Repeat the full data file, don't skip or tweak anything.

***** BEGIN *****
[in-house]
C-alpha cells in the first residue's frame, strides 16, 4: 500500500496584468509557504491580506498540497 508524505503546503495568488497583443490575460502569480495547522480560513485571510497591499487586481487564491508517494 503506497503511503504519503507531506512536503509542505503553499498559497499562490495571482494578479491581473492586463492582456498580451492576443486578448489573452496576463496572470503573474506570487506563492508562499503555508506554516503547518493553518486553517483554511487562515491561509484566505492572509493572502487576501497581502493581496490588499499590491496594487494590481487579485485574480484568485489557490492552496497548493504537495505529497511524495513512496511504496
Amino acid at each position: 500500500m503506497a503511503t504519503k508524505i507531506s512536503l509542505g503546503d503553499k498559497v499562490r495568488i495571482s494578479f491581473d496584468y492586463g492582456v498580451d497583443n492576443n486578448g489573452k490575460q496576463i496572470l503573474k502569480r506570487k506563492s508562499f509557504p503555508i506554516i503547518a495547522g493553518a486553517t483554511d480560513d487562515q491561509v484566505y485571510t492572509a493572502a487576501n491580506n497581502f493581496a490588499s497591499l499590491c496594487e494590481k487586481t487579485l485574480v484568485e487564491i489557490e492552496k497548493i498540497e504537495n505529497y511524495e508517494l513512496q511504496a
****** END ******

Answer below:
[in-house]
C-alpha cells in the first residue's frame, strides 16, 4: 500500500496584468509557504491580506498540497 508524505503546503495568488497583443490575460502569480495547522480560513485571510497591499487586481487564491508517494 503506497503511503504519503507531506512536503509542505503553499498559497499562490495571482494578479491581473492586463492582456498580451492576443486578448489573452496576463496572470503573474506570487506563492508562499503555508506554516503547518493553518486553517483554511487562515491561509484566505492572509493572502487576501497581502493581496490588499499590491496594487494590481487579485485574480484568485489557490492552496497548493504537495505529497511524495513512496511504496
Amino acid at each position: 500500500m503506497a503511503t504519503k508524505i507531506s512536503l509542505g503546503d503553499k498559497v499562490r495568488i495571482s494578479f491581473d496584468y492586463g492582456v498580451d497583443n492576443n486578448g489573452k490575460q496576463i496572470l503573474k502569480r506570487k506563492s508562499f509557504p503555508i506554516i503547518a495547522g493553518a486553517t483554511d480560513d487562515q491561509v484566505y485571510t492572509a493572502a487576501n491580506n497581502f493581496a490588499s497591499l499590491c496594487e494590481k487586481t487579485l485574480v484568485e487564491i489557490e492552496k497548493i498540497e504537495n505529497y511524495e508517494l513512496q511504496a